That speech wasn’t about cats, just as the current farrago isn’t about lawyers. May was opposed to human rights laws, which were holding back the untrammelled deportation policies that would have made life easier for her, but not for the thousands who would have been unfairly and dangerously swept up in the “hostile environment” policy – a policy which has, in the wake of the Windrush scandal, been entirely discredited.
After “catgate”, illiberal voices in various Conservative-led governments tried desperately to water down the system of human rights laws and judicial review, a system that effectively holds government to account and scrutinises bad decisions by the executive.
But again and again they have been defeated, often by members of the public such as the Hillsborough families, who spoke out about how human rights laws had helped them achieve justice, or by liberal Tories who pointed out that human rights laws were liberal ideas developed not by “left-wing campaigners” but by dyed-in-the-wool Conservatives such as David Maxwell-Fyfe and Winston Churchill.
In recent years, however, the focus has shifted. In 2013, Chris Grayling described judicial review as a promotional tool for left-wing campaigners. Brexit put the campaign to weaken accountability laws on hold. But the successful channelling of anger against “elites” has enabled the campaign to personify the target of the argument in favour of making ministers even more powerful (for that is the effect of reducing legal protections), and to move the debate away from the countless individuals whose lives have been improved in areas as diverse as inquests, social security benefits, religious rights and freedom of the press.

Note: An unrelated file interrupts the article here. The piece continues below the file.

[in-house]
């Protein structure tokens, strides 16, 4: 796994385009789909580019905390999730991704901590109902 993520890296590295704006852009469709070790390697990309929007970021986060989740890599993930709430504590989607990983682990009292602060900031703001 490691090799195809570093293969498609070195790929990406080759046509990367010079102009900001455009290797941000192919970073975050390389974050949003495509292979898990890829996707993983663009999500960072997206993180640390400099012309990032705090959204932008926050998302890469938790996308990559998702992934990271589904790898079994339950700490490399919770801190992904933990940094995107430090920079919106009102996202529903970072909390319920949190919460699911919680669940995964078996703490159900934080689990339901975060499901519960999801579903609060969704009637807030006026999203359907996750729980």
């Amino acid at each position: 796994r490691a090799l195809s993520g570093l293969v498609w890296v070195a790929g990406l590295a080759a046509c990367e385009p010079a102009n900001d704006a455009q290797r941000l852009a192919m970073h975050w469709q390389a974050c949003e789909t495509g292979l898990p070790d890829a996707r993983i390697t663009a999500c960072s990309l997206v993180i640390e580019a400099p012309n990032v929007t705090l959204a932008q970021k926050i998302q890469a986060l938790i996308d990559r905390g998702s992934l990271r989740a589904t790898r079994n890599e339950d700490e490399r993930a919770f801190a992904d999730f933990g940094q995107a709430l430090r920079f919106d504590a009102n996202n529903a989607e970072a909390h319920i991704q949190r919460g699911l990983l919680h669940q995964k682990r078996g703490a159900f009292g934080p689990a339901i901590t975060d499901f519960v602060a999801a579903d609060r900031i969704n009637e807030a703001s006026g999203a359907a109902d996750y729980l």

Late last year, the Supreme Court ruled that the government had unlawfully attempted to shut down parliament for six weeks. It is difficult to imagine a more straightforward case of executive overreach and the importance of the courts in protecting democratic norms. But that case motivated this government to press forward with its plans to “reform” (ie “weaken”) judicial review.
[see also: Proroguing and prerogative: have the courts just upended our constitution?]
This time, it has learned from past mistakes: keep the focus on lawyers, not the people they represent or the laws set by parliament that the courts apply. This has the added bonus of undermining an articulate and competent Leader of the Opposition, who also happens to be a former human rights lawyer.
The Times reports this morning an anonymous (but now familiar-sounding) “government source” railing against a “bunch of particularly loudmouthed lawyers and barristers who spend more time on social media than representing their clients” (presumably, someone would need to spend a lot of time on social media to know this). We will hear more of the same in the coming weeks and months. Lawyers will defend themselves, as they must. But we shouldn’t allow the government to frame this important debate. Because this is not about me as a lawyer, doing a job for my client, but about all of us, as citizens in a democracy that respects the rule of law.